Dr. Jenny J. Yang's Lab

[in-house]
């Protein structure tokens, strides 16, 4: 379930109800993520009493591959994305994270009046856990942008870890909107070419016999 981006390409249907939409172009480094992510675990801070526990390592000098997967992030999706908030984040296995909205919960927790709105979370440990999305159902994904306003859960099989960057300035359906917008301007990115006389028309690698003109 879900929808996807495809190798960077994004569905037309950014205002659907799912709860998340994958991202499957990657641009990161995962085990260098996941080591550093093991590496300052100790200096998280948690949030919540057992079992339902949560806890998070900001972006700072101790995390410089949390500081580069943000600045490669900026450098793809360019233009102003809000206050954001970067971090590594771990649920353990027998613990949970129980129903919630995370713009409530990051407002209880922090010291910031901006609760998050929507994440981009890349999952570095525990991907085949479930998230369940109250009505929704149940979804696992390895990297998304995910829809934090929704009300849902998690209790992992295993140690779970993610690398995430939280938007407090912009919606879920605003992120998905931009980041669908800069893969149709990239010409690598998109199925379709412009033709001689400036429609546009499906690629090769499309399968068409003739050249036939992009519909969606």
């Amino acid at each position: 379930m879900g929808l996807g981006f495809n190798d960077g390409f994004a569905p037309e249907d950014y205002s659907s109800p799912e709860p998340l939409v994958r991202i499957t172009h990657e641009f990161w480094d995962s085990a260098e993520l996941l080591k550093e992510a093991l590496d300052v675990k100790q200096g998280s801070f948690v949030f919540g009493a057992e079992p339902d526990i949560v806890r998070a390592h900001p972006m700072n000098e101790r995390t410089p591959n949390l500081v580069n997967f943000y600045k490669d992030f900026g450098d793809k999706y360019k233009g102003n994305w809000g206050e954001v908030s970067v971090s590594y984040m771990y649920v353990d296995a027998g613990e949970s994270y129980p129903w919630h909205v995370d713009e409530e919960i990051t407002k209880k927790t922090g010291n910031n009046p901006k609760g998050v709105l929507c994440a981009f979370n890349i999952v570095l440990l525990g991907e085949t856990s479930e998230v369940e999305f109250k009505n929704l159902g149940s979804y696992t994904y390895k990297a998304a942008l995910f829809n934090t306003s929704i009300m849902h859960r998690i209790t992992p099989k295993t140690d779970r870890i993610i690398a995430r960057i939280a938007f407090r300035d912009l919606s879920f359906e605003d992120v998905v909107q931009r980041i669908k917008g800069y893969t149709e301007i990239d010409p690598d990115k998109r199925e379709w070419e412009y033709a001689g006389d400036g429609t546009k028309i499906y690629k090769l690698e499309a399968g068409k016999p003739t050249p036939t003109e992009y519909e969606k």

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Calcium in proteins is surrounded by oxygen atoms. The bond-strength contributed by each oxygen has been expressed as a valence function. Based on the function, a high-performed algorithm for detecting calcium-binding sites has been developed by embedding a protein in a very fine grid of points. Although it can predict calcium-binding sites at very high accuracy, the principle of detecting binding sites uses exhaustive searching through all local grid points, which leads to intensive computation and thus does not suits for automated screening through protein databases. The key point of improving the computational complexity relies on the knowledge that calcium-binding sites are geometrically predetermined. Despite the long belief that such a geometric structure cannot be existed, the results of this paper show that circumcenters of ligand oxygen atoms play a critic role in detecting binding sites. The program of detecting calcium-binding sites contains three parts: finding the sites where there are four oxygen atoms bonded closely together in a graph-theoretic way; choosing the sites whose geometric circumcenters satisfying certain threshold conditions, eliminating redundant predictions. All three algorithms are extremely fast. They are linear to the number of oxygen atoms, the number of sites and the number of all atoms other than oxygen, and the square of the number of sites, respectively. The high prediction accuracy has also been achieved using this approach.


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